Statement by the Convenor of Judges for the New Zealand Post Book Awards 2014

Statement by the Convenor of Judges for the New Zealand Post Book Awards 2014

Esteemed academic Peter Munz once said to me, “The wonderful thing about the humanities is the lack of one answer to any issue, there is always debate, there must always be discussion and there may not ever be consensus.”  

I’m reminded of this as I watch, with a mix of admiration and dismay, the debate fuelled by Eleanor Catton’s comments about the political state of our nation and her feeling that she is a victim of a ‘tall poppy’ syndrome. I am interested in listening to all of it, but wish only to comment, as the convenor of the judging panel of the New Zealand Post Book Awards 2014, on the continuing conversation surrounding our decision-making.

The New Zealand Post Book Awards is a multi-category, multi-genre competition. It is quite unlike the Man Booker competition, which considers only fiction. The Luminaries won the Man Booker competition, a thrilling achievement. Last year it went on to win the New Zealand Post Book Awards prize for fiction.  In doing so, it won New Zealand’s equivalent of the Man Booker.  It then went into contention for the supreme prize against three other exemplary finalists of different genres. It did not win that supreme prize; Jill Trevelyan’s book Peter McLeavey; The Life and Times of a New Zealand Art Dealer did.  

I’m as impressed as I am bemused by Eleanor Catton’s belief that The Luminaries should have won the supreme prize. I’m impressed because we don’t have a proud history of owning our achievements, of proudly proclaiming our talents. Perhaps this is a by-product of a nation that did suffer a ‘tall poppy’ syndrome. Comments like Eleanor’s make me believe that this is changing. But I’m bemused because, putting aside that it diminishes the achievement of the supreme prize winner, Jill Trevelyan, it betrays a belief that our judging panel should have fallen into line with an international panel of judges. This is at odds with Eleanor saying that she grew up with the erroneous view that Kiwi writers, and by extension Kiwis generally, were somehow less than British and American ones; that we did not, and perhaps do not, back our own opinions or our own talent.

There was no feeling on our judging panel that it was ‘someone else’s’ turn to win. We made a literary judgement, not a political statement. Given that our opinion did happen to align with the Man Booker judges and we did award The Luminaries our top fiction prize, it is at least churlish and, at most, mischievous to suggest that The Luminaries did not win its due in New Zealand.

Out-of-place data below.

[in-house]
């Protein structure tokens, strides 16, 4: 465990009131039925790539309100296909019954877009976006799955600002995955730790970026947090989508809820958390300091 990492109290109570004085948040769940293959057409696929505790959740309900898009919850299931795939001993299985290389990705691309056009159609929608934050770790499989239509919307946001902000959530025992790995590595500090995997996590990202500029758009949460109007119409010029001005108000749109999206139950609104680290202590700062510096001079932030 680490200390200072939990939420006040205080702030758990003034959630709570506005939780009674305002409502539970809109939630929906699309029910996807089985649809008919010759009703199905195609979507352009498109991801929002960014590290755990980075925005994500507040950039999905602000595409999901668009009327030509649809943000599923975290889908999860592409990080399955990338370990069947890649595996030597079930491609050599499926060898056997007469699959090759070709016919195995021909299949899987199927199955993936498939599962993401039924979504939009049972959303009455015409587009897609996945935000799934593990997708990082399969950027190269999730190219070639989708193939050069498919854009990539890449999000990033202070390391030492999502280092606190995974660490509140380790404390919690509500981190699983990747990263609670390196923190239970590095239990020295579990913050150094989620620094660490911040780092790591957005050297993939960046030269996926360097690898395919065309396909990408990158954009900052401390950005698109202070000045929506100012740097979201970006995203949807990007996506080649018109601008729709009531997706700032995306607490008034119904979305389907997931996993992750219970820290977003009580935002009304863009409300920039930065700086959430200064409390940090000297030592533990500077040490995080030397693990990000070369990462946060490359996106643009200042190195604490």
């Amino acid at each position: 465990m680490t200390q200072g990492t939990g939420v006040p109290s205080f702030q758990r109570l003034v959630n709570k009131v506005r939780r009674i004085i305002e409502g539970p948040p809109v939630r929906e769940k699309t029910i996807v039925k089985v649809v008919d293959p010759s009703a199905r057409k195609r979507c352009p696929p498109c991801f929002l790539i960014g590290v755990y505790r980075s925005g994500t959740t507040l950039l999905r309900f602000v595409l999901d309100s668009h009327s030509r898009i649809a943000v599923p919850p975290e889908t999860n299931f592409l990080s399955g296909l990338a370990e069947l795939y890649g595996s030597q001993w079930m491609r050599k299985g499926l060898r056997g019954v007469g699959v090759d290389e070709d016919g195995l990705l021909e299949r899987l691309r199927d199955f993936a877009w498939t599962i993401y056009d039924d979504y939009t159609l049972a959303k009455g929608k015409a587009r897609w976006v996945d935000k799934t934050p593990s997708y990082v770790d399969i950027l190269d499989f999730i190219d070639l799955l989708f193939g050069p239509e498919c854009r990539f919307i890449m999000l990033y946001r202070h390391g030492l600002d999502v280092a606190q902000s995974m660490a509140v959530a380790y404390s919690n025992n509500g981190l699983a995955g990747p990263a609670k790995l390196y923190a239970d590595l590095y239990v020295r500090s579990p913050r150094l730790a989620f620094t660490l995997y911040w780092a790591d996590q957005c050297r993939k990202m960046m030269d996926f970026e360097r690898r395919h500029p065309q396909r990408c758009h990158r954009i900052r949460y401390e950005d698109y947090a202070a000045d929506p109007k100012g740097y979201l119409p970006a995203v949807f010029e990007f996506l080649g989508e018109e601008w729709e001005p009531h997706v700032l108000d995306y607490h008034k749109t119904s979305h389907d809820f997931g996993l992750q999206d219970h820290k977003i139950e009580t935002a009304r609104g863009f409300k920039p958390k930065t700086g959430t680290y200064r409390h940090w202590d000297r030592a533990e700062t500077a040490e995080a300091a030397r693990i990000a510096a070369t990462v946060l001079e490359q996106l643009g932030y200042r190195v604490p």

But then, that’s the beauty of the humanities. Such decisions rightly inspire debate. Like the Man Booker judges, we were a group of individuals making a collective decision. We worked hard at the task in front of us and, in my view, we made wise and well-placed decisions. I was proud to honour Eleanor’s incredible work, The Luminaries. I was proud to award prizes to all the finalists that night of the New Zealand Post Book Awards, and to crown, as supreme winner, Jill Trevelyan’s book Peter McLeavey; The Life and Times of a New Zealand Art Dealer. It deserved to win.  But in the grand tradition of debating and discussing the humanities, I urge you to read all our finalists before making up your own mind.

Miriama Kamo
Convenor of Judges
New Zealand Post Book Awards 2014

Book review: Travel Bites by the Hungry Traveller

Travel Bites cover imageTravel Bites by the Hungry Traveller, Wattle Publishing, ISBN 9781908959133, purchase direct

Two things are guaranteed to get people sharing photos on social media. One is travel. The other is food.*

Travel Bites combines both in a quick easy read. The only downside? No photos. Sad face.

Still, there are recipes which is damn awesome. Keeping the same format throughout, each chapter is a different travel story involving food or a special dish and at the end of the chapter we get the recipe for the dish.

Travel Bites takes us from Zanzibar to Vietnam to Sydney to Greece to Brighton and lots of stops in between. The writing is light and fun, with bits of info and even some travel tips – it’s a great book to take on holiday to the beach so you can plan your next overseas sojourn.

*Also cats, capybaras, anything by The Oatmeal, and teen emo quotes but six things didn’t fit my narrative, ok?